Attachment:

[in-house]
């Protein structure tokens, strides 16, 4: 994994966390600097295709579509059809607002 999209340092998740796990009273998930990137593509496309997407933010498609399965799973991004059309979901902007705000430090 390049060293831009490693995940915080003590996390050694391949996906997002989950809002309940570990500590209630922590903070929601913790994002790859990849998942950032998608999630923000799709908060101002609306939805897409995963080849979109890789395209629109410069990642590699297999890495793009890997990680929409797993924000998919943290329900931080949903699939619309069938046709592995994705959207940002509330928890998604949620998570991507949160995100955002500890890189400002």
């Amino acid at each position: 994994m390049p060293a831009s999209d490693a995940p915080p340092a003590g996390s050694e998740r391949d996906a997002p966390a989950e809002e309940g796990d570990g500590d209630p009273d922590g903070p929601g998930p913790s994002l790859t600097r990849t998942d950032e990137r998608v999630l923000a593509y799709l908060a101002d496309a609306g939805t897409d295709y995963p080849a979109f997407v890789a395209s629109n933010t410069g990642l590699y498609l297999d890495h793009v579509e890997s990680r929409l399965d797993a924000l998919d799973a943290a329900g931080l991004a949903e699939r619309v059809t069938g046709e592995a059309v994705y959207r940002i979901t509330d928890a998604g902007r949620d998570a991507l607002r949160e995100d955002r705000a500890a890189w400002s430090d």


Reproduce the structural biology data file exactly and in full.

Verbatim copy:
[in-house]
């Protein structure tokens, strides 16, 4: 994994966390600097295709579509059809607002 999209340092998740796990009273998930990137593509496309997407933010498609399965799973991004059309979901902007705000430090 390049060293831009490693995940915080003590996390050694391949996906997002989950809002309940570990500590209630922590903070929601913790994002790859990849998942950032998608999630923000799709908060101002609306939805897409995963080849979109890789395209629109410069990642590699297999890495793009890997990680929409797993924000998919943290329900931080949903699939619309069938046709592995994705959207940002509330928890998604949620998570991507949160995100955002500890890189400002």
């Amino acid at each position: 994994m390049p060293a831009s999209d490693a995940p915080p340092a003590g996390s050694e998740r391949d996906a997002p966390a989950e809002e309940g796990d570990g500590d209630p009273d922590g903070p929601g998930p913790s994002l790859t600097r990849t998942d950032e990137r998608v999630l923000a593509y799709l908060a101002d496309a609306g939805t897409d295709y995963p080849a979109f997407v890789a395209s629109n933010t410069g990642l590699y498609l297999d890495h793009v579509e890997s990680r929409l399965d797993a924000l998919d799973a943290a329900g931080l991004a949903e699939r619309v059809t069938g046709e592995a059309v994705y959207r940002i979901t509330d928890a998604g902007r949620d998570a991507l607002r949160e995100d955002r705000a500890a890189w400002s430090d």